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(SEC309) Amazon VPC Configuration: When Least Privilege Meets the Penetration Tester | AWS re:Invent 2014

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Enterprises trying to deploy infrastructure to the cloud and independent software companies trying to deliver a service have similar problems to solve. They need to know how to create an environment in AWS that enforces least-privilege access between components while also allowing administration and change management. Amazon Elastic Cloud Compute (EC2) and Identity and Access Management (IAM), coupled with services like AWS Security Token Service (STS), offer the necessary building blocks. In this session, we walk through some of the mechanisms available to control access in an Amazon Virtual Private Cloud (VPC). Next, we focus on using IAM and STS to create a least-privilege access model. Finally, we discuss auditing strategies to catch common mistakes and discuss techniques to audit and maintain your infrastructure.

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(SEC309) Amazon VPC Configuration: When Least Privilege Meets the Penetration Tester | AWS re:Invent 2014

  1. 1. November 13, 2014 | Las Vegas, NV Jason Bubolz, iSECPartners
  2. 2. Default Inbound 22 TCP 0.0.0.0/0 80 TCP 0.0.0.0/0 443 TCP 0.0.0.0/0 WebServers-SG Inbound 22 TCP JumpHosts-SG 80 TCP 0.0.0.0/0 443 TCP 0.0.0.0/0 JumpHosts-SG Inbound 22 TCP 192.168.10.0/24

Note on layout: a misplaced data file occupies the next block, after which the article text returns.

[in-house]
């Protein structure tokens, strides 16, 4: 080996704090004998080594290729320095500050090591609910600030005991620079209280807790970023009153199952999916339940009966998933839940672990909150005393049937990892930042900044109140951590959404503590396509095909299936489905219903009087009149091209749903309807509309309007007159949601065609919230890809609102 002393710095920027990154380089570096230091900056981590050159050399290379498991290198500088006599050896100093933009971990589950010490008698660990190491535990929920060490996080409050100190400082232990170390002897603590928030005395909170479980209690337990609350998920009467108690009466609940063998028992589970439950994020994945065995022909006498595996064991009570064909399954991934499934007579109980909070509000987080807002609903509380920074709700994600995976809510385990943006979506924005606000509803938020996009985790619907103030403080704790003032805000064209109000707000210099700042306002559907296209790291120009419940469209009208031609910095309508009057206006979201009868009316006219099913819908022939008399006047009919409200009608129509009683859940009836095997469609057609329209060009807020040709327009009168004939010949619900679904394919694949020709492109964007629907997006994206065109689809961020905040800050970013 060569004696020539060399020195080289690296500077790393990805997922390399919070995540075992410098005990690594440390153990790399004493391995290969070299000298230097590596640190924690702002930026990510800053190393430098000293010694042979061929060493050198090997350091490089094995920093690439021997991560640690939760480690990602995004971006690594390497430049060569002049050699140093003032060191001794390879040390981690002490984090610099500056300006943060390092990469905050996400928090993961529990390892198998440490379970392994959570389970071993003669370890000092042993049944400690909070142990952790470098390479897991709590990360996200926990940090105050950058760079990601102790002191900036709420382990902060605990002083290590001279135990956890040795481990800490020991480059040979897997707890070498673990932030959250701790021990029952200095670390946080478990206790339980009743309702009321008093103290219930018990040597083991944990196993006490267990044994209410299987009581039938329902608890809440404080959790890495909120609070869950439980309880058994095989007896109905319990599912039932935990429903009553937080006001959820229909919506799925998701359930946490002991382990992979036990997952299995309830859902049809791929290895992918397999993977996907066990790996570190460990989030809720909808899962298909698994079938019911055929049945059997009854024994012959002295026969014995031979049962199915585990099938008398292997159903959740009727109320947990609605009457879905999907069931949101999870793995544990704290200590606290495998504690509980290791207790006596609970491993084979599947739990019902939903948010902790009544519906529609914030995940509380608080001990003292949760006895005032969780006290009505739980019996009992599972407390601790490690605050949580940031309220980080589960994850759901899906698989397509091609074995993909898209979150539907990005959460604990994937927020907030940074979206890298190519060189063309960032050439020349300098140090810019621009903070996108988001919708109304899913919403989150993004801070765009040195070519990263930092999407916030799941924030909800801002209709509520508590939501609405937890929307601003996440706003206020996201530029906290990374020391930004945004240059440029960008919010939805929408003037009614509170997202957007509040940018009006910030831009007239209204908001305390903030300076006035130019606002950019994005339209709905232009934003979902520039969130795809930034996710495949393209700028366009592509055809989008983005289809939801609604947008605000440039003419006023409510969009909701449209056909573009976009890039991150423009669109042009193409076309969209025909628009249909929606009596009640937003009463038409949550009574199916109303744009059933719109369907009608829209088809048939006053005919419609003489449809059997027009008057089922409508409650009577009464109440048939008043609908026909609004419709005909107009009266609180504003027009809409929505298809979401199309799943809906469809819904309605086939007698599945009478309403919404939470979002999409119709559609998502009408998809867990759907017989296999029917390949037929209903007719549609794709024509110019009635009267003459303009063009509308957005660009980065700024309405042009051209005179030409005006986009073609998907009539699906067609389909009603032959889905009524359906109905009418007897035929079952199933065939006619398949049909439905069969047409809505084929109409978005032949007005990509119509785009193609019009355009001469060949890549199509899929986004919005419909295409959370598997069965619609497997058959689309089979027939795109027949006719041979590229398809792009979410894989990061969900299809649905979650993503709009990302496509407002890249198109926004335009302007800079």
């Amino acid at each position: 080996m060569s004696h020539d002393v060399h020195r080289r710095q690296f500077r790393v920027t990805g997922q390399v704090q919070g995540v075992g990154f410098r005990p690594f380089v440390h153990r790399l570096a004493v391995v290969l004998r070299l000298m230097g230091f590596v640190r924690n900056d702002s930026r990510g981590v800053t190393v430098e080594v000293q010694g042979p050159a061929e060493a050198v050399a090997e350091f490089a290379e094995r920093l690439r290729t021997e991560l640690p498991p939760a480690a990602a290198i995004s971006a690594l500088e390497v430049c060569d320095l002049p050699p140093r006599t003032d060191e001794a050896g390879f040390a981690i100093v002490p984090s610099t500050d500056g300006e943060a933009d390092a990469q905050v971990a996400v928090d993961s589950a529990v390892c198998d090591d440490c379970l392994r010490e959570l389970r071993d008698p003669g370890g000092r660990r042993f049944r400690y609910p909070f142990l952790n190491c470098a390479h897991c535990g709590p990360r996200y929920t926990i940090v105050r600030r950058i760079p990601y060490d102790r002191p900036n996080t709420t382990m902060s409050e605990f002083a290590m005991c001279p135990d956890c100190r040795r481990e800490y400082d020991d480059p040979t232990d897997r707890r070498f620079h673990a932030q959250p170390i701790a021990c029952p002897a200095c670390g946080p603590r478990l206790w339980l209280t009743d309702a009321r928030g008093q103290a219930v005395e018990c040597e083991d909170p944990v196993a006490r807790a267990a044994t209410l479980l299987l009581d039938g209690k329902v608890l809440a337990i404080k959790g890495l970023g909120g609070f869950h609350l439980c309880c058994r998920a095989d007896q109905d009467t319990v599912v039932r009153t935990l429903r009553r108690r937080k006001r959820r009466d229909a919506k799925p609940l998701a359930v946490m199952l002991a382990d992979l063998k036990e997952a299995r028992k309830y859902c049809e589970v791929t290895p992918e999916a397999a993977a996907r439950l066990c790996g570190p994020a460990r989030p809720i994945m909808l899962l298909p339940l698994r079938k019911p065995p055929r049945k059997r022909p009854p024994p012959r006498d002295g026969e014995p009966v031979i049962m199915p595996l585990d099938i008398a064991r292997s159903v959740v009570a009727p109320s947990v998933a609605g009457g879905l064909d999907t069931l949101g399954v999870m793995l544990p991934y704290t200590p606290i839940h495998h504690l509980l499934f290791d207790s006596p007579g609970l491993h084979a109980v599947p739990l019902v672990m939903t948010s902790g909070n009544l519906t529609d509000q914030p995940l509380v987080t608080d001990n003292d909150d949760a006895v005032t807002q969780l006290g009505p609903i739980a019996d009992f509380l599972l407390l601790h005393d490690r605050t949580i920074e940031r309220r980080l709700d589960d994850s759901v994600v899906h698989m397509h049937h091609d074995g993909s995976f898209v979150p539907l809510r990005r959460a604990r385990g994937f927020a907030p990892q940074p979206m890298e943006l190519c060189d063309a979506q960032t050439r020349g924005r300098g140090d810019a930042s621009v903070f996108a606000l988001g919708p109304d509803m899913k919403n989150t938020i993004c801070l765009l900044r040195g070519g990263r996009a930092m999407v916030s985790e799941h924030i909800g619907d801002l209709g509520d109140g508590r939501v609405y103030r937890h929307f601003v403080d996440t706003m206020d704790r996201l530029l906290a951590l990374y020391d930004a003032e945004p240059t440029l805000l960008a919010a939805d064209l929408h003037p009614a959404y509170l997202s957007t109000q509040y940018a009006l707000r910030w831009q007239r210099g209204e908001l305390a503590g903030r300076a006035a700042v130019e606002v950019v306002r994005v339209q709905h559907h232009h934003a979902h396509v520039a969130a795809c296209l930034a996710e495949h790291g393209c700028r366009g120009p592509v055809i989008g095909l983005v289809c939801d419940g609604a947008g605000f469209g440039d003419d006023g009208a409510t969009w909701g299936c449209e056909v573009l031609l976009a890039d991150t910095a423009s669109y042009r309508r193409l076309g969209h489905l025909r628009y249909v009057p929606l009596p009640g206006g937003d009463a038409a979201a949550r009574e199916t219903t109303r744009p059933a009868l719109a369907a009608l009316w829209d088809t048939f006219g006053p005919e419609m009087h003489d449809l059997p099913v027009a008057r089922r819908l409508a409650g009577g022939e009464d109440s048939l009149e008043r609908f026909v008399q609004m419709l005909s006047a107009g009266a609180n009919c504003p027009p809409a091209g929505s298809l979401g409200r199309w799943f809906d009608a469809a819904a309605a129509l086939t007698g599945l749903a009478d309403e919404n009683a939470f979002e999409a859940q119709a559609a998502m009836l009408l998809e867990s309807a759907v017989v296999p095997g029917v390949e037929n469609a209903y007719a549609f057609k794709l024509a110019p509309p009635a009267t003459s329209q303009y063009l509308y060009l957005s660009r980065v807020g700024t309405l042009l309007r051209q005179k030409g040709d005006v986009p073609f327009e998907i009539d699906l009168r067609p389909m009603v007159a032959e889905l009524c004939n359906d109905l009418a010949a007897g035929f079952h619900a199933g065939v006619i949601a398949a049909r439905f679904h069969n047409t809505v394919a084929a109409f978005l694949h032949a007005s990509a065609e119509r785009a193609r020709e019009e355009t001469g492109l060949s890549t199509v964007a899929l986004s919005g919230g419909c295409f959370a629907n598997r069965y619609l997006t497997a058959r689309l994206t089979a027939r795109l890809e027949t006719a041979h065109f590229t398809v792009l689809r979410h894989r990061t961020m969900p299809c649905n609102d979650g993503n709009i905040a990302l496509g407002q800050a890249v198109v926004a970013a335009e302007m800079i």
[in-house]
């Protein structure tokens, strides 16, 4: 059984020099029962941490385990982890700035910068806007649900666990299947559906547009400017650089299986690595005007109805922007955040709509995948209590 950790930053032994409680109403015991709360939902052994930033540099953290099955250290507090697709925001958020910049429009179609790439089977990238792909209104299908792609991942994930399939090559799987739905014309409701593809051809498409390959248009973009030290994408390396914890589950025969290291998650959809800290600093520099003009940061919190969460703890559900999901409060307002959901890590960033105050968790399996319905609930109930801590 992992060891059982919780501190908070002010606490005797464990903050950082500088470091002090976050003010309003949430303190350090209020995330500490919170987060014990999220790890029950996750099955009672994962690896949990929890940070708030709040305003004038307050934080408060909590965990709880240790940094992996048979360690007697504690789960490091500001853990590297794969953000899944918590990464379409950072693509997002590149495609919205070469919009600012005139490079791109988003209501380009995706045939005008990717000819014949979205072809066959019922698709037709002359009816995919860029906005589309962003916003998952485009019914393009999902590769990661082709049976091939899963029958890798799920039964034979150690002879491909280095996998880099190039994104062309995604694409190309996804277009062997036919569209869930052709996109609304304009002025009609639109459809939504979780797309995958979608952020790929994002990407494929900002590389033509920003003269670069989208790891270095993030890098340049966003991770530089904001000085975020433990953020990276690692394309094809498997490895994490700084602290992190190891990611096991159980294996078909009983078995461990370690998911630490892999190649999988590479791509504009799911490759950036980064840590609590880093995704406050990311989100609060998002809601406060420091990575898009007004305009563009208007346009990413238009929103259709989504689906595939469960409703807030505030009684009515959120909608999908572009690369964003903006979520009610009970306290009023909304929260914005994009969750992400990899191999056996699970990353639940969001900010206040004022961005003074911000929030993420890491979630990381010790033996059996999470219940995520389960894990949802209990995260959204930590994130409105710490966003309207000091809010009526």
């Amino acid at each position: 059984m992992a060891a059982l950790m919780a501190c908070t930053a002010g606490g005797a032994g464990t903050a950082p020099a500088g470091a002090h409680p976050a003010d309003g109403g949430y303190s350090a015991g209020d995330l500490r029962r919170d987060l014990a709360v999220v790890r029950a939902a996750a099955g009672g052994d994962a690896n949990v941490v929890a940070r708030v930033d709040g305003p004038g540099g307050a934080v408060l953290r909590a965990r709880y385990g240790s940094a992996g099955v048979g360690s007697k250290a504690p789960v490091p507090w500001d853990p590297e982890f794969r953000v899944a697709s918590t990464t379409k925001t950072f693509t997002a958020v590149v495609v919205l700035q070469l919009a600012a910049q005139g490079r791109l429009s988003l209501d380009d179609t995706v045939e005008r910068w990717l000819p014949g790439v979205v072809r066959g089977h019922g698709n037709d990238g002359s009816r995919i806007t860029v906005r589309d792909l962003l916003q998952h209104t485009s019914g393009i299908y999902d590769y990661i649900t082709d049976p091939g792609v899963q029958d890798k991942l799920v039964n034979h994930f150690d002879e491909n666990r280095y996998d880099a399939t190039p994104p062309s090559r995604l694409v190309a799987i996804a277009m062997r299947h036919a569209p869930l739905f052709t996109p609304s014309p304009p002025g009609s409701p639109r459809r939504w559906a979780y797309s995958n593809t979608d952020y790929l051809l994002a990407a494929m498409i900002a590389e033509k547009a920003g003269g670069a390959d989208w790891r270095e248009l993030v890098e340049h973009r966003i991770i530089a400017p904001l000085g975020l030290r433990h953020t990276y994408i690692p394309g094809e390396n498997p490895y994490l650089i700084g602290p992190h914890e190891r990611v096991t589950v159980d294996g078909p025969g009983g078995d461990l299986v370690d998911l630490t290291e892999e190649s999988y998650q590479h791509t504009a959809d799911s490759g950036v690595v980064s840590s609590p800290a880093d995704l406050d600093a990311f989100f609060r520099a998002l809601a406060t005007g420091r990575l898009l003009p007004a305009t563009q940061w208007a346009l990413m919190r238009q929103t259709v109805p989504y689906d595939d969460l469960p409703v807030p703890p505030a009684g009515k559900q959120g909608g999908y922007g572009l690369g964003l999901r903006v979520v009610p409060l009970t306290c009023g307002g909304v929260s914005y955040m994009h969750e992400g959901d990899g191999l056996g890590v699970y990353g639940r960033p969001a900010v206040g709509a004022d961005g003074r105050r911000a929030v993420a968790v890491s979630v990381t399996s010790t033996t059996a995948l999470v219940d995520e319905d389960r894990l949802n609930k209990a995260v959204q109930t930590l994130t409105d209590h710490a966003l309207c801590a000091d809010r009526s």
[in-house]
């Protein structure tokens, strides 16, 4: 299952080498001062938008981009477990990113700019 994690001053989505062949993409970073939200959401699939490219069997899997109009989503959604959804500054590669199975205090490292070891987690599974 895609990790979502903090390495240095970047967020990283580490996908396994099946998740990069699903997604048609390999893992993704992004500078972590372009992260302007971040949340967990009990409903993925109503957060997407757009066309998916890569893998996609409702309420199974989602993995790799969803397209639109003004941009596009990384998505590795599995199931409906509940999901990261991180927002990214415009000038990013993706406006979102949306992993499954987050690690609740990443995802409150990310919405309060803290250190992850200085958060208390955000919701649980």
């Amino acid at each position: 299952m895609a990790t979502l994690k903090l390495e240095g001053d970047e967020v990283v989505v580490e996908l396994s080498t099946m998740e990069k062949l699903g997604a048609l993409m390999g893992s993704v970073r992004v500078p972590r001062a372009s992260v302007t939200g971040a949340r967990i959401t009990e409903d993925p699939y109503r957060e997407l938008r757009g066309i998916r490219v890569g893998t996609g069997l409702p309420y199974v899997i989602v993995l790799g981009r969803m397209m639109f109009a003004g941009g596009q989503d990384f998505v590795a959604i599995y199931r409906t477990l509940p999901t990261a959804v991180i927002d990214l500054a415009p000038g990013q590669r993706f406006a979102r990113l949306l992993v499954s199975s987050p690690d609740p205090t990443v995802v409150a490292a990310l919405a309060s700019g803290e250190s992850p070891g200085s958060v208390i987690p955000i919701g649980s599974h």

3. 3. Amazon S3 Administrators
  4. 4. Web Front End Application Layer Data Layer ETL Host Data Warehouse Amazon S3: Storage & Configuration Amazon SNS: Mobile Push Admin Jump Host Amazon DynamoDB: Session Management
  5. 5. Amazon S3: Storage & Configuration Amazon DynamoDB: SessionManagement Amazon SNS: Mobile Push Web Front End Application Layer Data Layer ETL Host Data Warehouse Admin Jump Host
  6. 6. NAT Admin Host Front End ELB ETL Host Data Layer Web Front End App Layer Data Warehouse Monkeybuffer.org VPC private subnet: Data Storage private subnet: Application Servers private subnet: Analytics VPN Connection to Corpnet public subnet: Internet Access Layer Internet Gateway
  7. 7. default In 22 TCP 192.168.10.0/24 In 80 TCP 0.0.0.0/0 In 443 TCP 0.0.0.0/0 In 3306 TCP 192.168.10.0/24 Out ALL TCP 0.0.0.0/0 Web Front End Application Layer Data Warehouse Admin Jump Host
  8. 8. Web Front End Application Layer Data Layer Data Warehouse ETL Host Admin Jump Host Web Front End Data Layer Application Layer Data Warehouse Admin Jump Host ETL Host
  9. 9. HTTP Listener WS Client AWS Client Admin Client Admin Listener Web Front End
  10. 10. Web Front End Application Layer Data Layer ETL Host Data Warehouse Admin Jump Host Admin Client Admin Client Admin Client Admin Client Admin Client Admin Listener HTTP Listener WS Listener Data Client WS Client Data Listener Data Client EDW Client EDW Listener AWS Client AWS Client
  11. 11. Web Front End Application Layer Data Layer ETL Host Data Warehouse Admin Jump Host